Justification for delineation:

The ecoregion is defined by the coastal rivers of the southern tip of the continent and is bound on the northwestern side by the Orange River and in the interior by the arid Karoo. Although the history of the area has generally been investigated in connection with the floral kingdom, the same processes would have affected aquatic fauna. The freshwater fish fauna, for instance, is highly endemic and has ancient origins (Skelton 1994). One species complex (Galaxias spp.) has phylogenetic relatives in South America, Australia, and New Zealand and therefore is most probably of Gondwanan age and derivation.The close phylogenetic affinities of other endemic species are uncertain, but it appears that the region is an isolated evolutionary arena. 

Level of taxonomic exploration:

Extensive systematic and ecological research has been carried out on particular river systems. A few of the larger permanent wetland systems have been well studied (such as The Wilderness Lakes, Langebaan Lagoon, and some urban systems), but there is little understanding of the ecological processes that occur in many others, particularly small and temporary wetland systems. 

References/sources:

Britton, D. L. (1991). "Fire and the chemistry of a South African mountain stream" Hydrobiologia 218 177-192.

Brown, C. A., Eekhout, S., et al. (1996) "National Biomonitoring Programme for Riverine Ecosystems: Proceedings of spatial frame workshop". Pretoria, South Africa. Department of Environmental Affairs and Tourism.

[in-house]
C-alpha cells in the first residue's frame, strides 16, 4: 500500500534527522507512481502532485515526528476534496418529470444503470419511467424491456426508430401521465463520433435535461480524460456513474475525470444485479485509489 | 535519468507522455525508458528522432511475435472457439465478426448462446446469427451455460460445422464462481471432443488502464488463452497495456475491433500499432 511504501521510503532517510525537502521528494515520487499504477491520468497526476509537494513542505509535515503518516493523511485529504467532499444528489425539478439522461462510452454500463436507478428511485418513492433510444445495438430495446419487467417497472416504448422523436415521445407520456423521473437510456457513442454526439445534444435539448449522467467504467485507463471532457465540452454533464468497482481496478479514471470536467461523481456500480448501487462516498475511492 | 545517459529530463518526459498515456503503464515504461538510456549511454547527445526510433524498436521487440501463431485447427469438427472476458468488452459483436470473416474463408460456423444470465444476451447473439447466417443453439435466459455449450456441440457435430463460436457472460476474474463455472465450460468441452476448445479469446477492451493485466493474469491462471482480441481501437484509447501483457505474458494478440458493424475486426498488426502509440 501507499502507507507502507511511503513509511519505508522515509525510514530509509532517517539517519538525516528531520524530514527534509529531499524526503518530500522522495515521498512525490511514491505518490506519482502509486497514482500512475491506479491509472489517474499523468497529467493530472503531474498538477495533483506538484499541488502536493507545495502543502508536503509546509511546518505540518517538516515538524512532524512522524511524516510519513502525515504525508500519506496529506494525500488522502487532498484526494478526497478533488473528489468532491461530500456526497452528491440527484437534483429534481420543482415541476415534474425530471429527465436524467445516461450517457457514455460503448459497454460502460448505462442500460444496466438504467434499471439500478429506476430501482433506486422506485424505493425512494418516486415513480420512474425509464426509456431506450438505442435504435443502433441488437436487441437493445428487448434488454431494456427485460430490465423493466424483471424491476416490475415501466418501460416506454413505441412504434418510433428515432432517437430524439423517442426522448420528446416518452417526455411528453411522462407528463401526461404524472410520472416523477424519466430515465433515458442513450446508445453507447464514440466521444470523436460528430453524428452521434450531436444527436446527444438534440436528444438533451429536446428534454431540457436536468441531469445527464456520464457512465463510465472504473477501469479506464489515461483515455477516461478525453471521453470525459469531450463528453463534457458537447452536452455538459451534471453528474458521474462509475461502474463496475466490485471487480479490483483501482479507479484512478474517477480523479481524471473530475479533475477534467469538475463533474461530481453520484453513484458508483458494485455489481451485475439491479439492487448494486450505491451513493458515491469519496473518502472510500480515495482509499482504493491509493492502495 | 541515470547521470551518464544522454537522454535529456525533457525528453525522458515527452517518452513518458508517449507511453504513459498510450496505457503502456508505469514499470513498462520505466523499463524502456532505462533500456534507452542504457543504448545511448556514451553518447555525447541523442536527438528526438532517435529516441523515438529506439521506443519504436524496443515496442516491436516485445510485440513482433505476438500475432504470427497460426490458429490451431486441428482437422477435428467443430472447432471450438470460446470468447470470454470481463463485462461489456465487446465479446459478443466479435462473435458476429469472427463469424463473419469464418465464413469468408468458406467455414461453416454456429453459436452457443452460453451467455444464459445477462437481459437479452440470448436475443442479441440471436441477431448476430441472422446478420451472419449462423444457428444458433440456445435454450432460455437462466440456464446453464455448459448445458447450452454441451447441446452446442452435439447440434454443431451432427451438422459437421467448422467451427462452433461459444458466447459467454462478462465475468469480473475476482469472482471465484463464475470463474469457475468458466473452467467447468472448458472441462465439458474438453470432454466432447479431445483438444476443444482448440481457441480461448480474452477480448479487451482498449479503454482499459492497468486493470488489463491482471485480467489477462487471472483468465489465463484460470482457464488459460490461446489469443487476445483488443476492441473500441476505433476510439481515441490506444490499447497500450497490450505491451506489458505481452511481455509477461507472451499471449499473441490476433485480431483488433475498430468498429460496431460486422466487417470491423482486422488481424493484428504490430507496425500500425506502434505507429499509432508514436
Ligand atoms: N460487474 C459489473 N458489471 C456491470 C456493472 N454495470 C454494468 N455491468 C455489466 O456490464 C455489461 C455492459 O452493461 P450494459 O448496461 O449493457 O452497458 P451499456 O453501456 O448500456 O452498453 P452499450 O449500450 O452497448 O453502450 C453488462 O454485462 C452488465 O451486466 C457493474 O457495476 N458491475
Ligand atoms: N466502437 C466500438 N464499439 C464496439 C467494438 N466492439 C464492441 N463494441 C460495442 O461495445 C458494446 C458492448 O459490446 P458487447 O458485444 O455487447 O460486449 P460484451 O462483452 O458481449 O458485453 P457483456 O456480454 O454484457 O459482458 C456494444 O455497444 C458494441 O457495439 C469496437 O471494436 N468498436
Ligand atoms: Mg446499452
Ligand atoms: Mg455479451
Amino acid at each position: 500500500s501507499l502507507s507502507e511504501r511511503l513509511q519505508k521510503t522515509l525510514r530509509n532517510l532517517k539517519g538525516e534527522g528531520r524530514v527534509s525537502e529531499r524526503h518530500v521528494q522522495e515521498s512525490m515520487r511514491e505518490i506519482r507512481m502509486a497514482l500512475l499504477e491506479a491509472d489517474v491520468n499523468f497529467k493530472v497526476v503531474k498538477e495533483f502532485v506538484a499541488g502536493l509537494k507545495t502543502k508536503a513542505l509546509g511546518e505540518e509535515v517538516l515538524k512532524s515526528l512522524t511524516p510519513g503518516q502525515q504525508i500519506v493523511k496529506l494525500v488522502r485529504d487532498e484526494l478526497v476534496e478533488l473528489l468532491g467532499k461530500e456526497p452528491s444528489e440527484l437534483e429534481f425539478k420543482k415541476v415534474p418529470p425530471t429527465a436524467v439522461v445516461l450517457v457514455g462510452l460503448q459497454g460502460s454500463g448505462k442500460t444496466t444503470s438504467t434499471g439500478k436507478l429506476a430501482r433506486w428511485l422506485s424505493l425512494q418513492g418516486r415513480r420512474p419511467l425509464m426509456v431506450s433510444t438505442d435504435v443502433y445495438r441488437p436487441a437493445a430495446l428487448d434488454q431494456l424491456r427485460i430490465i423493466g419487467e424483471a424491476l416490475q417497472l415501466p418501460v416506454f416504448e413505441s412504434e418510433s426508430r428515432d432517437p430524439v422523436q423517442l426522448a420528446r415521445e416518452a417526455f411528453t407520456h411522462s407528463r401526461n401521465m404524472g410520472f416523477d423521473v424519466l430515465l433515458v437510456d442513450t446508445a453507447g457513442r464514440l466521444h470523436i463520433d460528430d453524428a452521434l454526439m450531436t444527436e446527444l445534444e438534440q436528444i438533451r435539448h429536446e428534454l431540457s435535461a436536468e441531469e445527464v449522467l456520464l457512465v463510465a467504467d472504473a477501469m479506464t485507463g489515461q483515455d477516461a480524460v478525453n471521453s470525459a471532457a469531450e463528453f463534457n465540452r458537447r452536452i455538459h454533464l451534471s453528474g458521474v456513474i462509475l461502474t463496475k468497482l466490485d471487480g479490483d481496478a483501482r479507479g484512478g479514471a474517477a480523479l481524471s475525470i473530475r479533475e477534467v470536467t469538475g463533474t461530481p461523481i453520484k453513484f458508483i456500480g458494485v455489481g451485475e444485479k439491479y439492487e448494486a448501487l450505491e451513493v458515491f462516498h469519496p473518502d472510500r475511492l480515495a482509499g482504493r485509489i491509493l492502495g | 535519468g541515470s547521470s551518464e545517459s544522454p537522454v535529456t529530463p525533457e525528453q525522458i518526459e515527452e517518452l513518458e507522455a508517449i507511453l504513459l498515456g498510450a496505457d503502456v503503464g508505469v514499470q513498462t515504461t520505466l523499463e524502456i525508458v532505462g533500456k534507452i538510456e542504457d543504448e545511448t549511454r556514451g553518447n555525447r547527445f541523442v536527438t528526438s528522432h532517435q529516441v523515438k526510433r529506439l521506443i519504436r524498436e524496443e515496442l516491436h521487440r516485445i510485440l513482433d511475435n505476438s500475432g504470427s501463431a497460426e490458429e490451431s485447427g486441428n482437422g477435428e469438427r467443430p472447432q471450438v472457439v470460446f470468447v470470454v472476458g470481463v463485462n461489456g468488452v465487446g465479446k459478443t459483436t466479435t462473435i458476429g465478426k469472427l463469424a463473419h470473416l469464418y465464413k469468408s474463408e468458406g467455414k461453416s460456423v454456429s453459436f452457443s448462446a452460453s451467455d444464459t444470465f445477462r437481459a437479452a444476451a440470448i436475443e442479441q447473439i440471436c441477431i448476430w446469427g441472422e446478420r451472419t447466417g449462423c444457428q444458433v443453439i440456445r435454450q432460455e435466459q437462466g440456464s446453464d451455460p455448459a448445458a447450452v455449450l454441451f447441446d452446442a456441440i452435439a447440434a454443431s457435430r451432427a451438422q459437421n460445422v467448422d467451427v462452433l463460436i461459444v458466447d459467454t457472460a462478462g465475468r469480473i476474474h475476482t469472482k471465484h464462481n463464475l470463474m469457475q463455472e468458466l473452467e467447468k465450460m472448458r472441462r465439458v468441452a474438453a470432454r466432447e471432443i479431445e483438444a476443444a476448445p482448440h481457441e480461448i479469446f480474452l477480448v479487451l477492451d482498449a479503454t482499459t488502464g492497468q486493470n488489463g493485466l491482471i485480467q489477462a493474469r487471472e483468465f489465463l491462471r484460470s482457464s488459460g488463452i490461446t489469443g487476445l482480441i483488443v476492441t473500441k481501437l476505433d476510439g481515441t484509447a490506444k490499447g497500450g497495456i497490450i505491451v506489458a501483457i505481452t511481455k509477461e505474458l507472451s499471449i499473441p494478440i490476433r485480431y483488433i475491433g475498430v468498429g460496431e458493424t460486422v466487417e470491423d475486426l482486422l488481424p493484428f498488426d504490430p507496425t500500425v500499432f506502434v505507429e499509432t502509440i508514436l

Cowan, G. I.,Marneweck, G. C. (1996) "South African National Report to the Ramsar Convention 1996". Pretoria, South Africa. Department of Environmental Affairs and Tourism.

Shmueli, M., Izhaki, I., et al. (2000). "Energy requirements of migrating great white pelicans, Pelecanus onocrotalus" Ibis 142(2) 208-216.

Skelton, P. H. (1994). "Diversity and distribution of freshwater fishes in East and Southern Africa" Annals of the Royal Central Africa Museum (Zoology) 275 95-131.

Skelton, P. H. (1987). "South African Red Data Book - Fishes" South African National Scientific Programs Report 40 199.

Van Nieuwenhuizen, G. D. P.,Day, J. A. (2000) "Chapter 2: Freshwater Ecosystems".In Van Nieuwenhuizen, G.D.P.;Day, J.A. (Ed.),Cape Action Plan for the environment: The conservation of freshwater ecosystems in the Cape Floral Kingdom Cape Town, South Africa: Freshwater Research Unit, University of Cape Town.

Wishart, M. J.,Day, J. A. (2003). "Endemism in the freshwater fauna of the South-Western Cape, South Africa" Verhandlungen Internationale Vereinigung Limnologie 28 1762-1766.